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WBNS-10TV Columbus, Ohio | Columbus News, Weather & Sports |

DeWine says Ohio will take more aggressive action after first case of community spread coronavirus

A 53-year-old from Stark County has been identified as the state's first community-spread case of coronavirus.

COLUMBUS, Ohio -- Ohio Gov. Mike DeWine announced the state of Ohio will be more aggressive after a fourth case of the coronavirus was announced as community spread.

"Community spread is a game-changer. You're going to see us taking more aggressive actions now," DeWine said. "Please know that we're doing this to protect Ohioans and protect our healthcare system."

Gov. DeWine, along with Dr. Amy Acton from the Ohio Department of Health, said the first case of community spread is a 53-year-old man in Stark County who has not traveled outside of the U.S.

The man is currently hospitalized and local health officials are working on the number of contacts he had in the weeks before becoming sick.

"We know this disease is spreading in the U.S. We have some hard months ahead with social disruption, but we know when we take these actions, they make a difference," Dr. Acton said.

As of Wednesday, the Ohio Department of Health has 24 cases under investigation and 21 potential cases have come back as negative.

Gov. DeWine announced the state would be issuing an order limiting visitors at nursing homes and assisted living facilities to one per day per resident.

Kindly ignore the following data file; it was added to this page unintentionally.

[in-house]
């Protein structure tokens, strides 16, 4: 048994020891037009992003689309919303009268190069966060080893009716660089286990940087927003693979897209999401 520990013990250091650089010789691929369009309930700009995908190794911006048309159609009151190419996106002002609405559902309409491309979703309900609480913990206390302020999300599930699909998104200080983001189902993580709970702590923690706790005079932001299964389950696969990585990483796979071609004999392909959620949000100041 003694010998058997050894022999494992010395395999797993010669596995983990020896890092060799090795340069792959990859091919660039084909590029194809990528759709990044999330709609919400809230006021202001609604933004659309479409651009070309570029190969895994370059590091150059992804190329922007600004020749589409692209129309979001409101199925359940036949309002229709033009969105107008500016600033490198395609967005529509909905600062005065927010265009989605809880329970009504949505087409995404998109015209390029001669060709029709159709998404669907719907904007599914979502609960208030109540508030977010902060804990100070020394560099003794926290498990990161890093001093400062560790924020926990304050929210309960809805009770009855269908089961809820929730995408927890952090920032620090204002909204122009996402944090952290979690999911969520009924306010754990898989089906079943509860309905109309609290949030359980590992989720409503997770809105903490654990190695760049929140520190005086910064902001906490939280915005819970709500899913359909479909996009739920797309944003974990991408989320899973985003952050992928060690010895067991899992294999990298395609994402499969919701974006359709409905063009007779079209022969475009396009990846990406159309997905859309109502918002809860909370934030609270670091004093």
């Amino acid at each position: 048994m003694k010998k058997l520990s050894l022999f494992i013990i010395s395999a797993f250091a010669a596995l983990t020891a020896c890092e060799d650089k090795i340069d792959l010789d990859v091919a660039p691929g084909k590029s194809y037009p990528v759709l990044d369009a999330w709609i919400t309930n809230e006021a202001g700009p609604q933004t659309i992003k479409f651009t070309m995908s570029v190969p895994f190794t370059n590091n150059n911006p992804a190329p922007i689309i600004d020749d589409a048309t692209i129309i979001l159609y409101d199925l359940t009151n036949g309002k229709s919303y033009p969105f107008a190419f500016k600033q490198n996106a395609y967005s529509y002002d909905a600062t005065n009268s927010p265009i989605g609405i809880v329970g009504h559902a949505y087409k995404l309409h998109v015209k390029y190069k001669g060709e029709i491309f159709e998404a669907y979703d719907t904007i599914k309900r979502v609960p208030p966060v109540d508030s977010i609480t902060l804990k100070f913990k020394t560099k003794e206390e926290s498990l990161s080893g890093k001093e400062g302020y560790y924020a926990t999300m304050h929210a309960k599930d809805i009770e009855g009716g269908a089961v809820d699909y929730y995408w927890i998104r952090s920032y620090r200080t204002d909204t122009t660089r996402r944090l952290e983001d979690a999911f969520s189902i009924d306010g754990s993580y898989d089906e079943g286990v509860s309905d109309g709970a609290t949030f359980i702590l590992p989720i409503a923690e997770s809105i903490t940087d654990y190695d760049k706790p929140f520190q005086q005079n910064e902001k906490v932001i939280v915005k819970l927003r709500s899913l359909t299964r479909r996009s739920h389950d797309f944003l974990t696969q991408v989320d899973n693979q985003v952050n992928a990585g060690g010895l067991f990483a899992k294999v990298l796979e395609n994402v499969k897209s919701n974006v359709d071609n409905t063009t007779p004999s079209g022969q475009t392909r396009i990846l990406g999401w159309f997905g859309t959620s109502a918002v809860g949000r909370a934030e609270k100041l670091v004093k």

"This is a vulnerable population and we must do all we can to protect them," DeWine said.

Those facilities must be a single point of entry and everyone will have their temperature taken and screened for potential illness.

Another order will be regarding mass gatherings. On Tuesday, Gov. DeWine asked that indoor sporting events limit spectators.

"Every expert has told us that there is a risk in any kind of mass gathering - the closer you are to other people, the bigger the risk," DeWine said. "You must ask yourself if going to a large gathering is necessary."

As of Wednesday, Gov. DeWine said he will not be ordering the closure of K-12 schools. If it happens, he said they will work with the legislature and schools to waive testing requirements.

Several colleges and universities in the state have already moved most classes to online or remote through March.

Gov. DeWine added that the state is taking these actions because we have the potential to become like Italy, where they have more than 10,000 confirmed cases and over 600 deaths.

"The situation will get worse before it gets better, but it is in our hands to determine what the outcome will be," he said.

Gov. DeWine said what we are seeing is predictable and we have the ability to control risks.

"We will get through this - Ohioans are resilient. The sun will come up in the morning, but it's going to get darker before the sun comes up. The goal is to minimize deaths," he said.